Dabigatran-Induced Hemorrhage in an Elderly Man
Affiliations: 1Sheffield Teaching Hospitals NHS Foundation Trust, Sheffield, England; 2The Rotherham NHS Foundation Trust, Rotherham, England
Abstract: Dabigatran, a direct thrombin inhibitor, has been approved for stroke prophylaxis in patients with nonvalvular atrial fibrillation as an alternative to warfarin. Dabigatran produces a reliable and dose-dependent anticoagulation effect without the need for regular blood tests and dose adjustment. However, bleeding risk with dabigatran increases significantly with advancing age and renal impairment, and there is uncertainty surrounding the use of conventional coagulation assays in assessing its anticoagulant activity. Further, there is no specific agent that can reverse its activity in the context of bleeding. In this article, the authors track the hematological and coagulation parameters following resuscitation and attempted anticoagulation reversal in an elderly man. The authors also review the evidence base behind these therapeutic strategies along with interpretation of coagulation assays.
Key words: Dabigatran, anticoagulation, bleeding, warfarin.
Nonvalvular atrial fibrillation (NVAF) is associated with a five-fold increased risk of stroke1 and accounts for up to 20% of all ischemic strokes.2 Anticoagulation with vitamin K antagonists, namely warfarin, reduces this risk by up to two-thirds.3 However, the efficacy of warfarin is limited by multiple food and drug interactions, variable pharmacodynamics, and a narrow therapeutic window necessitating regular international normalized ratio (INR) monitoring and dose adjustment.4 For these reasons, a search for an alternative oral agent has ensued, leading to the development of dabigatran etexilate, a novel oral anticoagulant that selectively and reversibly inhibits thrombin, producing a reliable and dose-dependent anticoagulant effect, without the need for regular INR monitoring.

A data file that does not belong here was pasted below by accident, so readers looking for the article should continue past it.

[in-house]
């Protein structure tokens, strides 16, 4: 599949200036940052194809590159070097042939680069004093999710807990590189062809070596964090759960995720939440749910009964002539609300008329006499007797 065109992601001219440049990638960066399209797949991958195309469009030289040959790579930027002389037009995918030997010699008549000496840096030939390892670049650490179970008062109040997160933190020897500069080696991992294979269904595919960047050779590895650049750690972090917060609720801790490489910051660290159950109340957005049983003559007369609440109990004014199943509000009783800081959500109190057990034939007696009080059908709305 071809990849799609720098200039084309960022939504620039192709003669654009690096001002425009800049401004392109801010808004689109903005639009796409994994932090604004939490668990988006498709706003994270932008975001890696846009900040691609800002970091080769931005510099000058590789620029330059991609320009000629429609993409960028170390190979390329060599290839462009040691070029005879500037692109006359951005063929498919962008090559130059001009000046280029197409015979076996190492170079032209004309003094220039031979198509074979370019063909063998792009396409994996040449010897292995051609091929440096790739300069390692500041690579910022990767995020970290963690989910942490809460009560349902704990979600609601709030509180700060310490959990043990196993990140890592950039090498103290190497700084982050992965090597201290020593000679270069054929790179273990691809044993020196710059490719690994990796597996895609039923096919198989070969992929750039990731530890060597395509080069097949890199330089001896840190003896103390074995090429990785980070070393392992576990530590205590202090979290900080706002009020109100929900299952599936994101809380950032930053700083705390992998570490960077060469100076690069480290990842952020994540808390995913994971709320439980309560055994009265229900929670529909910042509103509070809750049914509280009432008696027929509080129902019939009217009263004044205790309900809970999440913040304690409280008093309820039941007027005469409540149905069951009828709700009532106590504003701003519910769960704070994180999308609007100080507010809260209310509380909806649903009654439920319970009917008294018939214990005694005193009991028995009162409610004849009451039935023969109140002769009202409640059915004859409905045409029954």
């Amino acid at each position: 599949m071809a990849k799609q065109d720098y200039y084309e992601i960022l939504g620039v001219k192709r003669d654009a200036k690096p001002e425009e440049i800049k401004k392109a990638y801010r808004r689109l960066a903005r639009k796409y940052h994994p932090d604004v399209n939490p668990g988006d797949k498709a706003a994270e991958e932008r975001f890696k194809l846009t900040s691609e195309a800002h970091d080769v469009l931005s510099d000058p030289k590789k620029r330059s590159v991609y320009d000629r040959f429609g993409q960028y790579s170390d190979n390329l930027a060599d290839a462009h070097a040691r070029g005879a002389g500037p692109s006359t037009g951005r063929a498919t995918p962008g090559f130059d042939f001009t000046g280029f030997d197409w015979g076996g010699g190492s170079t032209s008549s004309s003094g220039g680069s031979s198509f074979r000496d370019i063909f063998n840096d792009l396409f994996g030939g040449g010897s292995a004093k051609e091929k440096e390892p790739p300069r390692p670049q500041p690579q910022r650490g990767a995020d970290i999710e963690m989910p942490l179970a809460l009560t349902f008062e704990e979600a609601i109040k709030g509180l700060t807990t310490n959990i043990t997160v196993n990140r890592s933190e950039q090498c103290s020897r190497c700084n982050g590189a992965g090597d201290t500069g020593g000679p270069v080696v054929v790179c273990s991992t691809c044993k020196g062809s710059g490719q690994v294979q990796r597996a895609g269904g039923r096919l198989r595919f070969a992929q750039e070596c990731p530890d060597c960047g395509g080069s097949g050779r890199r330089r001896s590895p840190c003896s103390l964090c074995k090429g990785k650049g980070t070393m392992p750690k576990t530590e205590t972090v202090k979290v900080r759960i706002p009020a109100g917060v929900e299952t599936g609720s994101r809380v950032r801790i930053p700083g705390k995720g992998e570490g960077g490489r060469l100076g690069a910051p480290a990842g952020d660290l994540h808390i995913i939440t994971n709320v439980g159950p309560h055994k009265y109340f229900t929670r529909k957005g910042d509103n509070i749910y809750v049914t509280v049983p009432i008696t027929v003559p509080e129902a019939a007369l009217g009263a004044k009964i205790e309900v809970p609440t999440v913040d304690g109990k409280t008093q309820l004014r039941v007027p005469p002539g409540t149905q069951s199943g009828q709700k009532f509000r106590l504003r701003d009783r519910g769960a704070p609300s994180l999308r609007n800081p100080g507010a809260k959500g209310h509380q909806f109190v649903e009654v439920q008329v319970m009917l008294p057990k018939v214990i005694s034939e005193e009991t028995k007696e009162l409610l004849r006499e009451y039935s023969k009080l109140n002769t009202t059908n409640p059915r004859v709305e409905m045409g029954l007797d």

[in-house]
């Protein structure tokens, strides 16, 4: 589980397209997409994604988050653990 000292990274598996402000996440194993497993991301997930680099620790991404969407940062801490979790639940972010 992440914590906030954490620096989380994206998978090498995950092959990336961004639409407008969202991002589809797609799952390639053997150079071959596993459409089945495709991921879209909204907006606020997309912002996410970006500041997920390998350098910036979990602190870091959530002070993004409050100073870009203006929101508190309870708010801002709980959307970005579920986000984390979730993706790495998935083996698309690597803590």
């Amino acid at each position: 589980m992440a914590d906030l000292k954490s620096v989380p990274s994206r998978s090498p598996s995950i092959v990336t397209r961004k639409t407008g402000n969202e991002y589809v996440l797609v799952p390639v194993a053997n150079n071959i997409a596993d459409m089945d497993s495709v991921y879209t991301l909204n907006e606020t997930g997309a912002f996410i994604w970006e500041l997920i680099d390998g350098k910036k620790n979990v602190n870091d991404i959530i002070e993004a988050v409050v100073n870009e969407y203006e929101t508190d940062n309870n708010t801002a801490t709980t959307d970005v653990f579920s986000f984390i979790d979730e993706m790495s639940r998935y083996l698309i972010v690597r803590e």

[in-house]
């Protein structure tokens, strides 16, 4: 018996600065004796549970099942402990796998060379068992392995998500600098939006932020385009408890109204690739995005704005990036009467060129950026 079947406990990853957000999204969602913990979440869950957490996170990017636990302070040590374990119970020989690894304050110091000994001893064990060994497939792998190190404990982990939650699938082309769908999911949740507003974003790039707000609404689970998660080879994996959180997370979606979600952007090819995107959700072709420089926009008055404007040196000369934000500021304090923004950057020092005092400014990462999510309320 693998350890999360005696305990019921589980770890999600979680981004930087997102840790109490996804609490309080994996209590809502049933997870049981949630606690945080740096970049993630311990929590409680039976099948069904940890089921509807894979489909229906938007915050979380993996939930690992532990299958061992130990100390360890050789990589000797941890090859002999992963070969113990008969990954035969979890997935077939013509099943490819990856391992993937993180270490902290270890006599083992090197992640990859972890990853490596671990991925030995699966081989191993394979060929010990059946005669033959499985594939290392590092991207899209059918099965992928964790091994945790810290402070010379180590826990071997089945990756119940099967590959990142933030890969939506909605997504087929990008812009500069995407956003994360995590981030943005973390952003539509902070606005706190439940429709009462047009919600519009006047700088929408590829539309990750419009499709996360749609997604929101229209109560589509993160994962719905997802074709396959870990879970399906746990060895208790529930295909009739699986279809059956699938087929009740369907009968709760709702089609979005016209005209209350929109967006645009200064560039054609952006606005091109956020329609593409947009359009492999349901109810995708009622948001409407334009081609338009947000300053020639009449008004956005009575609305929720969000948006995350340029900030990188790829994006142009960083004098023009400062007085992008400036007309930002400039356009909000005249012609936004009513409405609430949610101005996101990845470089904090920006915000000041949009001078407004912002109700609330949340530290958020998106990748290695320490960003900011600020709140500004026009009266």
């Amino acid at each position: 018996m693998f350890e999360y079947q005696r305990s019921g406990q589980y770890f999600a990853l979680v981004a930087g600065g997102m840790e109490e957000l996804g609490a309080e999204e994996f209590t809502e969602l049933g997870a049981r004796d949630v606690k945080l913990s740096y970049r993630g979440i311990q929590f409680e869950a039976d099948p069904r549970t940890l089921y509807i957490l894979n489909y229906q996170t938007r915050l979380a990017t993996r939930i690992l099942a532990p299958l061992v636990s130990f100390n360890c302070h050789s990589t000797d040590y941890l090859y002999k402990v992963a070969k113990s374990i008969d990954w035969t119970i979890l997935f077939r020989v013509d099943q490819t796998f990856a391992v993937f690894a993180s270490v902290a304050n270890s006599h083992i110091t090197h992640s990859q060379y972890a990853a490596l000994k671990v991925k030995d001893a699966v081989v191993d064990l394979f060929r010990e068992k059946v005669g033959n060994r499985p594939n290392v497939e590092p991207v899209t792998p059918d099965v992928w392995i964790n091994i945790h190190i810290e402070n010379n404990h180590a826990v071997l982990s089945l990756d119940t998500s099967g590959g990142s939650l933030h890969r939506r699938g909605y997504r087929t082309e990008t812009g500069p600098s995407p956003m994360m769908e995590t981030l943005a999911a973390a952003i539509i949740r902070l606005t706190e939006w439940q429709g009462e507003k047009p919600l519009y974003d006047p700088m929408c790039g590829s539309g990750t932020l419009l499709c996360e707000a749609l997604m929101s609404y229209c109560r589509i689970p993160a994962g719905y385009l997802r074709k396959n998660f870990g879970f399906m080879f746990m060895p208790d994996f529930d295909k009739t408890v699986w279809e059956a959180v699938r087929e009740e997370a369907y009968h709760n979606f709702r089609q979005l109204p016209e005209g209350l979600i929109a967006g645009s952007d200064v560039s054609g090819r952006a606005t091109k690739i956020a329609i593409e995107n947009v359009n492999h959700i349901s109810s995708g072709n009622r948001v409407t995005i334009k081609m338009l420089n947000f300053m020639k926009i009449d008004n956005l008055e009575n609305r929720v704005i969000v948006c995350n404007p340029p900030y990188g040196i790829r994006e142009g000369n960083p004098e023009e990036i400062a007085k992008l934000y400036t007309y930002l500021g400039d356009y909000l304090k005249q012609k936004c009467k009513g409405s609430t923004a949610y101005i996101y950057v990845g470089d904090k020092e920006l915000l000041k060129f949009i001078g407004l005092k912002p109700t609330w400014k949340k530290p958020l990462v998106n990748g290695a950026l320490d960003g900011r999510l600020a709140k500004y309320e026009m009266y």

In the RE-LY (Randomized Evaluation of Long Term Anticoagulation Therapy) trial, patients with atrial fibrillation who took low-dose dabigatran (110 mg twice daily) had rates of stroke and systemic embolism that were similar to warfarin; however, dabigatran was associated with a lower risk of major bleeding at this dosage.5 When taken at the high dose (150 mg twice daily), dabigatran was associated with lower rates of stroke and systemic embolism but similar rates of major bleeding when compared with warfarin.5 However, there has been a growing controversy over the safety of dabigatran because unlike warfarin, dabigatran does not have an antidote to reverse its anticoagulation effects. In 2011, a total of 3781 serious adverse events associated with dabigatran were reported to the US Food and Drug Administration; of these, 2367 were reports of hemorrhage, and 542 cases resulted in death.6 These figures are likely to rise as the burden of NVAF among an aging population increases.7 There is a lack of evidence-based and clear guidance for clinicians dealing with dabigatran-induced bleeding. In this article, we discuss a case of dabigatran-induced gastrointestinal (GI) bleeding in an elderly man and provide a brief review of the existing literature regarding management of bleeding complications.